In pretty much every other way, the TV adaptation is superior. In the novels, Quentin treats his attraction to and sex with Eliot as an aberration, a mistake to be forgotten. In the series, Quentin seems to accept his sexuality, even making advances toward Eliot. In the novels, the only person of color is written out fairly quickly. In the series, two of the main characters are people of color and they’re awesome: Margo and Penny are forces to be reckoned with. In the novels, Eliot is a sad, scared gay kid who trades sexual favors for magic. In the series, Eliot is a hedonistic, still sad, queer man who accepts, and even eventually loves, himself. In the novels, Margo’s character is named Janet (WHAT!) and barely exists. In the series, High King Margo is everything.

The list could go on and on, but the main issue with the novels can be summarized by one fact: Grossman underplays his female characters. Julia, Janet, and Alice all play minor roles, rotating around Quentin. (Kady doesn’t even exist in the novels!) And when female characters do appear, they are always alone, the sole interesting female character for the time being. It’s as if Grossman couldn’t handle the complexity of creating robust female characters and friendships.

The issue only intensifies when you consider how male characters are treated. Where male characters become stronger through the challenges they face in the world around them, female characters do so because of sexual humiliation or their own death.

Looking at that trend, and how it weakens the overall impact of the trilogy, it's hard not to see the author as the issue. Grossman writes like a male feminist who will have any one woman's back but when they start to work together it's all “Hey, hey, don't gang up on me, feminazis.”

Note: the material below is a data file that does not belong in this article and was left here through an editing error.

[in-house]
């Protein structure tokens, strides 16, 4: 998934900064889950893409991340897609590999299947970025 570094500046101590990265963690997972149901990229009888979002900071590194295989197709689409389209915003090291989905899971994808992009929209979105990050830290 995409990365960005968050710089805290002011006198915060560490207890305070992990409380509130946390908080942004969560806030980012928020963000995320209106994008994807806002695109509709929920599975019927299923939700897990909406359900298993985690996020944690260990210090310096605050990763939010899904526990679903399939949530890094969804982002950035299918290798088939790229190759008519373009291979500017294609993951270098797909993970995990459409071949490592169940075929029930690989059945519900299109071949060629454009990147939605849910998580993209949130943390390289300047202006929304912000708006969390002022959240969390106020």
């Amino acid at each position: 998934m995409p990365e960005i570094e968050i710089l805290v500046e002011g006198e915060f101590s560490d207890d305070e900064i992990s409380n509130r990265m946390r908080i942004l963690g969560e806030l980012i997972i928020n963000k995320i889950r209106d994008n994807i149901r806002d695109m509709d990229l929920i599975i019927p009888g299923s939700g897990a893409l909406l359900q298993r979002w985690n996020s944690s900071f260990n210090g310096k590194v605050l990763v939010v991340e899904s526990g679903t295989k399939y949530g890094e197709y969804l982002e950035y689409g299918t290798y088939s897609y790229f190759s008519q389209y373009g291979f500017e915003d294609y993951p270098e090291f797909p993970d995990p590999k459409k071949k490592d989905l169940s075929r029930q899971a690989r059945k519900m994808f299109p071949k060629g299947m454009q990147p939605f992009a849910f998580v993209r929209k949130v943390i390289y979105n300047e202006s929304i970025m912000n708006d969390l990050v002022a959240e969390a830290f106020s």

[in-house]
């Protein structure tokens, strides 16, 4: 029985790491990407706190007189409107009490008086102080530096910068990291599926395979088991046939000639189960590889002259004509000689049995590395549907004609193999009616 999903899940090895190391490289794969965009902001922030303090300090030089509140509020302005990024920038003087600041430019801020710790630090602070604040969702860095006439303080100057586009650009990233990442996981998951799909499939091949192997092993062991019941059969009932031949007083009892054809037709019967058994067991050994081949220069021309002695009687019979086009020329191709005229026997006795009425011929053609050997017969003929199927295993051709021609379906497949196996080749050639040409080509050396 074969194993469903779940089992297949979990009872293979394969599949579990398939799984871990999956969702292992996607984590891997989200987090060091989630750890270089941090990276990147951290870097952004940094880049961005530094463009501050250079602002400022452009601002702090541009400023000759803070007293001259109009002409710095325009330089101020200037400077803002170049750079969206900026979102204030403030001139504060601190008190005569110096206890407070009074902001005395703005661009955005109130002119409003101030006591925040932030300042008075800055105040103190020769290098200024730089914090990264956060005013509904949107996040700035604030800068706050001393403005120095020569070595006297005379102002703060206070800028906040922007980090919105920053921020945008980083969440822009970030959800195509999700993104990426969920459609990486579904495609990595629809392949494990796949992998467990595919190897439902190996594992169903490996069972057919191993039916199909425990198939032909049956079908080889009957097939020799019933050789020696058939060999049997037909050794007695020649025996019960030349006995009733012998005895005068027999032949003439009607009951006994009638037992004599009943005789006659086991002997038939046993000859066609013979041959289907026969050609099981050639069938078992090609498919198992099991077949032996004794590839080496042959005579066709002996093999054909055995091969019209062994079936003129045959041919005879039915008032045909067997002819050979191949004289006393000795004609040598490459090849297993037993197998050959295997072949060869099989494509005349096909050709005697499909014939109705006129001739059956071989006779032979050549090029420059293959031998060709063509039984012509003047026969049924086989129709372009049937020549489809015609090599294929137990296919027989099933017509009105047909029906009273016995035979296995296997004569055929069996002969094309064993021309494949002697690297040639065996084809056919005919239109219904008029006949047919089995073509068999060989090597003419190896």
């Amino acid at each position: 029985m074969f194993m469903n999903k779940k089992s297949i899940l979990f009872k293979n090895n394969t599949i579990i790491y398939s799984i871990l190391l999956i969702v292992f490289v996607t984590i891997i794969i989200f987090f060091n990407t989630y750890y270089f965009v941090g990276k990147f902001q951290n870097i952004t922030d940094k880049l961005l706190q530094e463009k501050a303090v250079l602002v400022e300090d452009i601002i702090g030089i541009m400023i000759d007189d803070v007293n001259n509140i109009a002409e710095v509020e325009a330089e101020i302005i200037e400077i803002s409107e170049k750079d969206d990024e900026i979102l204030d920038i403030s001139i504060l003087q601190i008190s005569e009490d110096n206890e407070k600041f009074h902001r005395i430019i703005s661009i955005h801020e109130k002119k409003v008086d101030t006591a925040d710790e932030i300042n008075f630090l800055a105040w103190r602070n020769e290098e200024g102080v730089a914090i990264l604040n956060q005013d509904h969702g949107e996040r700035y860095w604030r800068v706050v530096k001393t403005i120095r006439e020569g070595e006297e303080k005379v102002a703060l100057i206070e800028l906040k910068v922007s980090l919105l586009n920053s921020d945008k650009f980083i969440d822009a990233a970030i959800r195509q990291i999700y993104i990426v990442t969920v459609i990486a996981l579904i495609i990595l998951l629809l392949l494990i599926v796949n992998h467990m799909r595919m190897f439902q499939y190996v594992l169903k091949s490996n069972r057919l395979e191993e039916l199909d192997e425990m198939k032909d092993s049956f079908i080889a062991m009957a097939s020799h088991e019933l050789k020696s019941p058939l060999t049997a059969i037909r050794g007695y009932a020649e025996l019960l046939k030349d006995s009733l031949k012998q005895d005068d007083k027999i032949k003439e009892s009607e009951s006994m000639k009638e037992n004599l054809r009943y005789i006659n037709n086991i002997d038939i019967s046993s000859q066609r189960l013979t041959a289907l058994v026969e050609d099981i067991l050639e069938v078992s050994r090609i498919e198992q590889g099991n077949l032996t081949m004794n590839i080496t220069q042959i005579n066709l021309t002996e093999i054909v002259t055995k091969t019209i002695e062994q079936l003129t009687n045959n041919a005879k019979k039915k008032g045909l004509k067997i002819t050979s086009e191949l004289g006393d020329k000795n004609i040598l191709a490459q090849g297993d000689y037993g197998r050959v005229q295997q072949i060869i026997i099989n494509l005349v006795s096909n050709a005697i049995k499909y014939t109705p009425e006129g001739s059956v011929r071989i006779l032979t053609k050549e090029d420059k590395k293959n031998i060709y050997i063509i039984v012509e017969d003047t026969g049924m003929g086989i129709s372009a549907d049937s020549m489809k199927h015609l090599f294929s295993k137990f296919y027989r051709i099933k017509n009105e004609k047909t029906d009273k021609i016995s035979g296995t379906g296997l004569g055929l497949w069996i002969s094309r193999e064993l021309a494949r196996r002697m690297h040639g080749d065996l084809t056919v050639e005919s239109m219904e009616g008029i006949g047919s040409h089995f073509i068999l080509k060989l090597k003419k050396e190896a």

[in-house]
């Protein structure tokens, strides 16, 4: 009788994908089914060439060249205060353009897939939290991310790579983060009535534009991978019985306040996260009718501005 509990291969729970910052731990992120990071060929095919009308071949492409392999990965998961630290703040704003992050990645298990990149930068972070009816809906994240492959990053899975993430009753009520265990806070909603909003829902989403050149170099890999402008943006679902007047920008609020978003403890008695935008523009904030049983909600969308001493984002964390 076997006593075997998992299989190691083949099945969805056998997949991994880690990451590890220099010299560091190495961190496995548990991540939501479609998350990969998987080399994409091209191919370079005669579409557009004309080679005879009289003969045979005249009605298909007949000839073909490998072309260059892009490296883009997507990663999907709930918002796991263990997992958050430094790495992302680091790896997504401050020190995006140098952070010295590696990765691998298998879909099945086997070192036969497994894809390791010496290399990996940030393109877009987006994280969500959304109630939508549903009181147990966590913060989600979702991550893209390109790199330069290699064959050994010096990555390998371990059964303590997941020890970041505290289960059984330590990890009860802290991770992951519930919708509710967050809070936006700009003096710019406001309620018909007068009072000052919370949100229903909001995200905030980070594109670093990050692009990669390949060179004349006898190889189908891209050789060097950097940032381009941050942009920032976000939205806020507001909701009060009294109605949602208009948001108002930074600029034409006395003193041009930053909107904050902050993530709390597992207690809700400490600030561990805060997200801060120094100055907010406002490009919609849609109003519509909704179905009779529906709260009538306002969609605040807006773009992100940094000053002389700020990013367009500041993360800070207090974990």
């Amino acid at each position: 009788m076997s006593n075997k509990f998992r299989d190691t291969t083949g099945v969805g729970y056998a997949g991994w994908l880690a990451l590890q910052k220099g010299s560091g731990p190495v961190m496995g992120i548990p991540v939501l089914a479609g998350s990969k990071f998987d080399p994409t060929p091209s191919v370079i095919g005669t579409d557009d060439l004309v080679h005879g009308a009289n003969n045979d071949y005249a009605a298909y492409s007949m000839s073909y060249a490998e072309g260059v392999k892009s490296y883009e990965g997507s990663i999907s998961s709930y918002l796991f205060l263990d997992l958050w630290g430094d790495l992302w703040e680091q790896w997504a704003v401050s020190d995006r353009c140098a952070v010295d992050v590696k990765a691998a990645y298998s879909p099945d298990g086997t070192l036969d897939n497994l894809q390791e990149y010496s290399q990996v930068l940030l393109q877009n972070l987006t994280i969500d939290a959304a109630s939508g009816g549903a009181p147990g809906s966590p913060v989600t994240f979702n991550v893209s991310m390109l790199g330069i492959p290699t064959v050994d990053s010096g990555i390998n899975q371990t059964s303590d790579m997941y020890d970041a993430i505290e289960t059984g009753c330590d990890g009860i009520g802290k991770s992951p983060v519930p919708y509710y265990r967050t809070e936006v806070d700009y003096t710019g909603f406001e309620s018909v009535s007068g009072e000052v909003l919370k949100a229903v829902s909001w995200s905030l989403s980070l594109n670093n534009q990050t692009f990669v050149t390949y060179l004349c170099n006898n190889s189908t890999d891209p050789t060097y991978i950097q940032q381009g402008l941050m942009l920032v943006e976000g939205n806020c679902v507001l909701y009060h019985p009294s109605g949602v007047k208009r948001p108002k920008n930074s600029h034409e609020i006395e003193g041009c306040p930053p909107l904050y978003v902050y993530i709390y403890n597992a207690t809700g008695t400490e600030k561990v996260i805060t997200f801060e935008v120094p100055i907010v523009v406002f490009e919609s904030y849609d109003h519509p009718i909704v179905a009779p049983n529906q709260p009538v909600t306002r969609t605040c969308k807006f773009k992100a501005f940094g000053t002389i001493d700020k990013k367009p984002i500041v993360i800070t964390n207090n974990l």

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Credit: SYFY

The most distilled example of this contrast is the treatment of Julia. In the novels, after she fails the Brakebills exam, Julia becomes obsessed with magic, something she shouldn’t even be able to remember, but our girl Julia is nothing if not determined. She’s willing to do anything to learn about magic and often trades sex for magic, thinking of herself as a “slut.” She eventually claws her way to the top of the alternative magic community, becoming a quite powerful witch. When she and her coven decide they want more power, they call down a god who turns out to be a nasty trickster. He murders everyone except Julia and the one friend she protects. The trickster saves a fate worse than death for Julia: He mercilessly rapes her. Julia becomes a darker and darker magician, losing her humanity from that point. Later, when demi-god Julia wants to pass through a portal to another world, she is stopped because of her hubris, told she cannot leave until she pays the price to Fillory, the price for calling down a god. Valiantly (barf), Quentin declares he’ll pay her price, not knowing it will cause him to be cast out of Fillory forever.

In the novels, Julia is the Eve to Quentin’s Adam. She dared to call down a god. She sinned. She was the downfall of Quentin. Literally. He fell from the heavenly Fillory and landed painfully back on Earth.

In SYFY’s adaptation, Julia doesn’t actually fail the Brakebills exam. She thinks that she does, but in reality the forces that be failed her to try to stop the Big Bad from rising. Julia goes down the same desperate path toward becoming a hedge witch, but without any of the misogynistic slut-shaming BS of the novels. Though Julia is still raped by the trickster god in a deeply problematic scene, how that moment is treated is completely different. Quentin doesn’t save Julia from her pain. Julia saves Julia, with the help of her friend Kady. See? Female friendships.

In the TV series, Julia is not Eve, but Lilith. She’s not the tired misogynistic trope of an evil demon Lilith, she’s the feminist powerhouse Lilith, the Lilith who will not comply, the Lilith who will survive. Julia is a goddess born anew, and she doesn't regret going dark.

The Magicians is a powerful tale no matter the medium. Childhood assumptions are destroyed. Innocence is lost. But what is gained is what Lilith always had: an understanding that life is not fair, things rarely go as you plan, and the wheel always turns. In an unpredictable world where keys open invisible doors and gods can die, you can only control one thing: how much fun you have as the ship sinks.